Adultery. Now I have your attention.
As a leading divorce attorney and family law mediator for 30 years, I have to say that in almost all the divorce cases that I have been involved in, one or both of the parties has cheated on the other. The fact is, happily married people aren’t the ones who cheat. It is the people who have been unhappy, usually for years, but haven’t worked up the courage or found the strength to end the relationship, who will drift along in the marriage until suddenly, someone else comes along. Then BOOM: adultery, lying, accusations and then . . . DIVORCE.
The secrecy is hard to maintain though and usually, the cheater eventually gets caught and trust me, that is NEVER pretty (Oh, the stories I have heard in my 30 years!) The alternative to being found out is when the cheater thinks that their new paramour is THE ONE and so they decide it’s time to tell the spouse and move on. There is another conversation that usually doesn’t go well. It doesn’t matter which scenario happens, the end result is never good for the kids and there are a few reasons why.
Here’s all the reasons why the cheating hurts your kids and what YOUR role is in this.
First, is the most obvious. The betrayal of the cheating, lying and sneaking around causes such a breach of trust between the spouses that the emotional content between them goes nuclear. Often, the level of acrimony between the parents will go from being apathetic or cordial and enter the stratosphere of contentious. This creates a poor situation for the kids because at a time when they most need their parents to be a team, those parents couldn’t be further apart and are locked in a struggle to hurt each other. It’s pretty hard to talk about why your son isn’t doing well in math class when you want to eviscerate your cheating spouse.
The next reason is that conflict is one of the biggest predictors for children having difficulty during the divorce and after. It doesn’t matter what the conflict is about, just conflict is harmful and, well, it would be hard to think of something that would create more conflict that lying, cheating and adultery in a marriage!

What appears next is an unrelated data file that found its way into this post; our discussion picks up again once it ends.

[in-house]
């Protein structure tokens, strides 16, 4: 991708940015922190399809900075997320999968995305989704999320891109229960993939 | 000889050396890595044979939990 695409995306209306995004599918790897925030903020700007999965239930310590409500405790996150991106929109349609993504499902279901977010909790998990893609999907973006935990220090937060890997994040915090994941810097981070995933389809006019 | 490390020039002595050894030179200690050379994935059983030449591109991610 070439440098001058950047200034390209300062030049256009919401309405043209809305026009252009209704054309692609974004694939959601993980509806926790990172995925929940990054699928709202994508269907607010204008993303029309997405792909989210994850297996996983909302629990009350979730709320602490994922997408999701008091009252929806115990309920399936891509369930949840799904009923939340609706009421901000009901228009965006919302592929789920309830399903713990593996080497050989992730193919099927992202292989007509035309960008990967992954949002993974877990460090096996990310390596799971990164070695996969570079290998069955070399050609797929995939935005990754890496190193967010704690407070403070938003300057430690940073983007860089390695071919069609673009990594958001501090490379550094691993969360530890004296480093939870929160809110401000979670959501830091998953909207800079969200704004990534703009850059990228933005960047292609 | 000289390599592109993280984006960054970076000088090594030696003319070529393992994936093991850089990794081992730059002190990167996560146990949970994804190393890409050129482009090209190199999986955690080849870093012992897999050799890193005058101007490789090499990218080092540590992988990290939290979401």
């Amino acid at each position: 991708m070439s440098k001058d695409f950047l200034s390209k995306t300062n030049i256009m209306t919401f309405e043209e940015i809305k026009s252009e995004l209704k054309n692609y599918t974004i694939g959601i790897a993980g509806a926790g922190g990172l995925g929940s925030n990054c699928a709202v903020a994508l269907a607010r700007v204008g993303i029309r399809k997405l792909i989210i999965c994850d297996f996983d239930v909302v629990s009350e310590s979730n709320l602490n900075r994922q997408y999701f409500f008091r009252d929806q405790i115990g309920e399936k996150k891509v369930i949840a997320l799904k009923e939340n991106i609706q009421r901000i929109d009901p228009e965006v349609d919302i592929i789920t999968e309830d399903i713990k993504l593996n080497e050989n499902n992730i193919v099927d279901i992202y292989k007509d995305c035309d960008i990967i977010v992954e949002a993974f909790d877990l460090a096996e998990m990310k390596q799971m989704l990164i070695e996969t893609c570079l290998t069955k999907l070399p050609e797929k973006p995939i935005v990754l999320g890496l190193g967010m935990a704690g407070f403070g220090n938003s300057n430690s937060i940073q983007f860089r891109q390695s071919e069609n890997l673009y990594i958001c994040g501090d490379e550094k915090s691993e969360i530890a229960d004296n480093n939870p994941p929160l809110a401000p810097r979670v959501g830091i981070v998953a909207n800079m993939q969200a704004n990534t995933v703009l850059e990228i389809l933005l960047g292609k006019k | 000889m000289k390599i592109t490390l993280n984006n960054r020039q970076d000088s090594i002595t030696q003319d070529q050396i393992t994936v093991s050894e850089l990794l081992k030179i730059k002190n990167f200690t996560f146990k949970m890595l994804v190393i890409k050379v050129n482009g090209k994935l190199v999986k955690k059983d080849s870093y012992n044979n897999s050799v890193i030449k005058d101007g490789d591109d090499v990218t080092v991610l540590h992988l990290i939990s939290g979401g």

The final and often biggest reason, it’s that the parent who was cheated on will almost always make the emotional conclusion that the cheating parent, who is admittedly, a BAD SPOUSE, is also a BAD PARENT. I have heard the argument many times from clients who say that the parent chose to have an affair and thereby “broke up the family.” That choice they argue, means that the cheater is a bad parent.
Here’s the thing . . .
The problem for that logic is, that it is very often not true. There are many reasons why someone chooses to cheat, but rarely does it have anything to do with parenting. In most of the case that I have seen, both parents, cheater and cheated on alike, are good people, who love their kids and want what’s best for them.
And therein lies the problem. For the parent who has determined that the cheater is both a bad spouse and a BAD PARENT, they fight to limit the cheating parent’s time with the kids to “protect them.” This immediately increases the already tense dynamic because nothing will get someone worked up faster than trying to take their kids away.
The Unending Conflict Cycle of Betrayal.
It goes on and on with one parent is fighting for an unreasonable parenting plan while the other is viscerally reacting to the threat to their relationship with their kids. It is a conflict cycle that the traditional divorce litigation system only exacerbates. Who is caught in the middle of this war? The kids. The ones whose parents are fighting so hard to protect their differing versions of what is best for the children. The fact is, most therapists I have spoken with say that what is in the best interests of the children, is to have a strong, healthy relationship with both their parents and have regular, continuous and frequent contact with both.
When cheating has caused World War III to erupt between the parents, the divorce is sure to drag out, be an ongoing battle and the communication and relationship between the co-parents will almost always get even worse over the course of the divorce so by the time it is “settled”, the parents are divided, the kids are stressed, and a parenting plan that no one is very happy with is in place.
The Solution is in Your Control.
I set this out as a cautionary tale. Take it from a veteran of the divorce wars, you must love your kids more than you hate your ex, no matter what they did. So when it comes time to sit down and work out a parenting plan with your kid’s other parent, put aside your feelings for them as a failed marriage partner, and remember that they are 50% of your children’s DNA and they probably love your kids as much as you do. Be reasonable and really put your kid’s first and figure something out that lets them have both of their parents. Oh, and don’t cheat. End your marriage with a little dignity and respect. It will go a long way for your kids.